• Cook both the sides on a griddle in medium flame.
  • Transfer to a plate when done.
  • Repeat the same for remaining dough balls.
  • Store boli in an air-tight container for 3 or 4 days.


  • Lentil filling should be prepared just before rolling out boli, else it would get harder over the time.
  • Lentil filling should be as sticky as boli dough, so you may sprinkle some water into the filling (if the moisture in lentils is completely evaporated) before adding sugar.
  • I used powdered sugar as it does not require much heat to dissolve into the mashed lentil.
  • We usually take equal measures of lentil & sugar for most of the fillings, but for boli we need to double the sugar considering the large covering of bland dough.
  • I used rice flour for dusting (instead of maida) as it helps to keep the dough elastic but not sticky and thus helps to roll out thin boli.
  • Boli should be cooked in medium flame only, it would turn hard if cooked in low flame, or it would get charred quickly in high flame.
  • I used a little larger lentil filling than the dough (they both are smaller than even a small tomato) and rolled into a 9″ boli. If you use larger dough ball you may have to roll out even more larger boli.

107 Comments Add yours

  1. Happy new year, and best wishes to you and yours on the occasion of Pongal! πŸ™‚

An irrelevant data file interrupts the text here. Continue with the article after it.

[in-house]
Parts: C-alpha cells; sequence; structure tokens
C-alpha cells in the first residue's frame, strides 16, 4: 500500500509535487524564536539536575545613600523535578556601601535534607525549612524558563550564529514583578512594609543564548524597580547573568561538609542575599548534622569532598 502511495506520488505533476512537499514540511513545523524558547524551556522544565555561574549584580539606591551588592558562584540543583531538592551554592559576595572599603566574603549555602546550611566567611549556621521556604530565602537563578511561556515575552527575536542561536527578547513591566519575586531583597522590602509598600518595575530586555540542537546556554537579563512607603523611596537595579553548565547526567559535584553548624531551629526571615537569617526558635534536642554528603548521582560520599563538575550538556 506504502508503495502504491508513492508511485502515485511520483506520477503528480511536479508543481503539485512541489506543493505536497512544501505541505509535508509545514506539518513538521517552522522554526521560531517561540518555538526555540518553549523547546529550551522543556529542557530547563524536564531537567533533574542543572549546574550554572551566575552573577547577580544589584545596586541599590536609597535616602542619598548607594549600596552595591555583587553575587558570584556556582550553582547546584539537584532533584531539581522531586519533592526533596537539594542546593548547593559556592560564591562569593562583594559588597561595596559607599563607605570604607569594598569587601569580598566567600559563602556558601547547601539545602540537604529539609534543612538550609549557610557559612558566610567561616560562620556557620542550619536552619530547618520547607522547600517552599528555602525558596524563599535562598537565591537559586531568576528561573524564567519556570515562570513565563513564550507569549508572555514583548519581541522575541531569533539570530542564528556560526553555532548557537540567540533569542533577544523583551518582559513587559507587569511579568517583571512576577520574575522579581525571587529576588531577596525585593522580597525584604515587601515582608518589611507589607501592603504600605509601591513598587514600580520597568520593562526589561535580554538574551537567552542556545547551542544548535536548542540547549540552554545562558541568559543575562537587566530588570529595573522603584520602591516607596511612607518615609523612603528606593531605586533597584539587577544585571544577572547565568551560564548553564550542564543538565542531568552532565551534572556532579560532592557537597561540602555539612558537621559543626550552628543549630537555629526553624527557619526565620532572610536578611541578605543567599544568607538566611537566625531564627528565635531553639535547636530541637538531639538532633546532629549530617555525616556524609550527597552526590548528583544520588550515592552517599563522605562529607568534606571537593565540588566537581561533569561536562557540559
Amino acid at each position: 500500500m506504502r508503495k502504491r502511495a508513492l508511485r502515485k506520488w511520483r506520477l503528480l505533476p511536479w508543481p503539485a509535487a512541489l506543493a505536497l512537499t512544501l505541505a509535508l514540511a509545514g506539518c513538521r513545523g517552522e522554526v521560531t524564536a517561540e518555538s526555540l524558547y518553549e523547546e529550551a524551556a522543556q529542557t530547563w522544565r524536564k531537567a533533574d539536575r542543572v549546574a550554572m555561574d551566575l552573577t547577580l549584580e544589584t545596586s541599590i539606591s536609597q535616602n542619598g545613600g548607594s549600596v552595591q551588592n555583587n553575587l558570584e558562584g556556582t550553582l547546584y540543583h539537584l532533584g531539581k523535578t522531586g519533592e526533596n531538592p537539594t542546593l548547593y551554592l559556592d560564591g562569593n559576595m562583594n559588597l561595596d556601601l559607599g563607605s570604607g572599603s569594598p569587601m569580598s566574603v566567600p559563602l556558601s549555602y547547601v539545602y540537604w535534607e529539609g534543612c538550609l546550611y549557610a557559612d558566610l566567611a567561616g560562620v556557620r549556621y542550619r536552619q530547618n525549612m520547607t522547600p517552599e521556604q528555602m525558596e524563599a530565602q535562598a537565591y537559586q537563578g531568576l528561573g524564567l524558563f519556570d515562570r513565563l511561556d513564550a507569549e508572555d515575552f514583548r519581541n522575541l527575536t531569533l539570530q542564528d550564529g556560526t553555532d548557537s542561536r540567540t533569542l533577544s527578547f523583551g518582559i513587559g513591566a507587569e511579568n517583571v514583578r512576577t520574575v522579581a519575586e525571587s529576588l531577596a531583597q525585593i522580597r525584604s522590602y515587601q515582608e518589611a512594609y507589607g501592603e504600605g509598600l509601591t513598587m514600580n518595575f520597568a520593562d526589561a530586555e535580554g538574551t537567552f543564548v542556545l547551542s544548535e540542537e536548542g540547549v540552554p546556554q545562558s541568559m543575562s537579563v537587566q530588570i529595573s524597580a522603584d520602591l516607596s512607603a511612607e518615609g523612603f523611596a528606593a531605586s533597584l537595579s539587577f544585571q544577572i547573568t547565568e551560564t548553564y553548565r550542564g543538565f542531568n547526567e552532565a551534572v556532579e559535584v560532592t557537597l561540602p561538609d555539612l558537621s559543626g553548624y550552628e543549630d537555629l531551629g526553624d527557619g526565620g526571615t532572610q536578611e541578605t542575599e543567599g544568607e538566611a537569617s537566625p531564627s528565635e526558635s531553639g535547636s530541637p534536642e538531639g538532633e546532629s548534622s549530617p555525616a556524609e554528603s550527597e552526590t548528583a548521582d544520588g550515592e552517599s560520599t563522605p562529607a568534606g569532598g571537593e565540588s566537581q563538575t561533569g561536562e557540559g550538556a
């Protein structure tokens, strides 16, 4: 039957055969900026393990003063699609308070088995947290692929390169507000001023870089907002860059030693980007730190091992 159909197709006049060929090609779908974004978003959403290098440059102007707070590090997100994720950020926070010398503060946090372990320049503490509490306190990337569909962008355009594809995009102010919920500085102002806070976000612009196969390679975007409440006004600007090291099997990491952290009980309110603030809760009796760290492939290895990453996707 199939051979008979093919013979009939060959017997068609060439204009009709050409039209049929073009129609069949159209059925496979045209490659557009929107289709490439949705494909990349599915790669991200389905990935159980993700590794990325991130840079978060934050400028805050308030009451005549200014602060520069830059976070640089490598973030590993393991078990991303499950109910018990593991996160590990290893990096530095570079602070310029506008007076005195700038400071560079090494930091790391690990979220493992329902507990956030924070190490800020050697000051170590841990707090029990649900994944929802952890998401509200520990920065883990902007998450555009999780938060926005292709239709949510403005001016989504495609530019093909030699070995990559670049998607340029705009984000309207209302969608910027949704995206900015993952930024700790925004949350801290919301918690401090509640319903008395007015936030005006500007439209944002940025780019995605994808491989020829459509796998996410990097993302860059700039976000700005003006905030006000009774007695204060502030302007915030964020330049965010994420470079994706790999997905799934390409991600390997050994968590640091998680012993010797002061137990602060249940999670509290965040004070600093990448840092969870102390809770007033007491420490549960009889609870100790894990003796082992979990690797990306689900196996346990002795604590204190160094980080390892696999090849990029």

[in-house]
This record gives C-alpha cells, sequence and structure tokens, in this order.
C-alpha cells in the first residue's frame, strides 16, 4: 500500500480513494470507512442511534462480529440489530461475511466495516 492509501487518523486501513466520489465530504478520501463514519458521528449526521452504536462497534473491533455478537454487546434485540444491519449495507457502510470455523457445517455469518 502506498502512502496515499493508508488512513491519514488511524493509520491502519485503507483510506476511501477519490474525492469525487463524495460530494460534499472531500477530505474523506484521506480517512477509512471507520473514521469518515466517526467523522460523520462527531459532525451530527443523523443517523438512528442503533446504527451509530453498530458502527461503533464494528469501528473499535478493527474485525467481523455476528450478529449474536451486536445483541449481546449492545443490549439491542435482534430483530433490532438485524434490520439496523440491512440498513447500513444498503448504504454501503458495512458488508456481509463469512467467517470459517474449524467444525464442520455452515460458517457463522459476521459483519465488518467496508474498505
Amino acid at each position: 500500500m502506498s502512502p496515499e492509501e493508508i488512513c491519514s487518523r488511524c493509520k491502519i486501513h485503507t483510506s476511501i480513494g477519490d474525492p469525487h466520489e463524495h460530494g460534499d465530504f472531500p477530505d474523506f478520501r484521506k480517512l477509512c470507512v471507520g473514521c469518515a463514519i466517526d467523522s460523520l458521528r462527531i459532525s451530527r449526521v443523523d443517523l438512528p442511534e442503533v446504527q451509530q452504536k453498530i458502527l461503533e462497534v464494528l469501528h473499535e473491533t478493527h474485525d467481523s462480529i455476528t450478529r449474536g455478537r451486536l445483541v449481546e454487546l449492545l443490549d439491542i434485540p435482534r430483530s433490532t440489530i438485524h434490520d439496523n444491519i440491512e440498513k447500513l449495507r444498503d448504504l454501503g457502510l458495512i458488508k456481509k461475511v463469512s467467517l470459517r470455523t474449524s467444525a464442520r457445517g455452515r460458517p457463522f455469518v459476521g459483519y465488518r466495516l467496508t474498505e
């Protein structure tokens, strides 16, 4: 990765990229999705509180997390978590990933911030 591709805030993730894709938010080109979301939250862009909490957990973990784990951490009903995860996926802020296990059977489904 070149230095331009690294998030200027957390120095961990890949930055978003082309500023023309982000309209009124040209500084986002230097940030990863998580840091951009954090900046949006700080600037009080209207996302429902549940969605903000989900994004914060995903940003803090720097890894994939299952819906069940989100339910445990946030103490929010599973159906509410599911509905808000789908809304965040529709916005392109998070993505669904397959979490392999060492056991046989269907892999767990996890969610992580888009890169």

The poli look delicious! I haven’t yet ventured to make them at home.

    1. Megala says:

      Hope you would try this sometime soon. πŸ™‚
      Thank you so much.

  2. Love puran polis but the name Boli is super cute.

    1. Megala says:

      Thanks! πŸ™‚

  3. dpranita583 says:

    Beautiful Boli.

    1. Megala says:

      Thank you!

  4. Super πŸ‘Œ so many similar recipes we have with different names πŸ™‚

    1. Megala says:

      Yes, nice to see the different variations in every region as well. πŸ™‚ Thanks!

  5. annika says:

    Love your variation of these!

    1. Megala says:

      Thanks! πŸ™‚

  6. Jyo says:

    Absolutely love these puran polis…and also love the cute name BOLI😊.
    Happy New Year with lots of happiness and peaceπŸŽ‰

    1. Megala says:

      Thank you so much. πŸ™‚

  7. this looks delicious πŸ™‚

    1. Megala says:

      Thank you!

    1. Megala says:

      Thanks, honestly speaking, I’m not aware that I sounded like that. πŸ™‚

      1. You are, person who didn’t even cooked before can do excellent in cooking by reading your posts. You deserve more. I know nowadays people are not interested in cookery books like before YouTube became first choice now.

  8. Something to add to my list of things to try. It looks delicious Megala! I really like reading your opening paragraphs where you share more about the recipes. πŸ™‚

    1. Megala says:

      Thank you so much! πŸ™‚

      1. You’re most welcome πŸ™‚

  9. Sandhya says:

    Puran poli is my favorite and yours looks so good Megala!

    1. Megala says:

      Thanks much!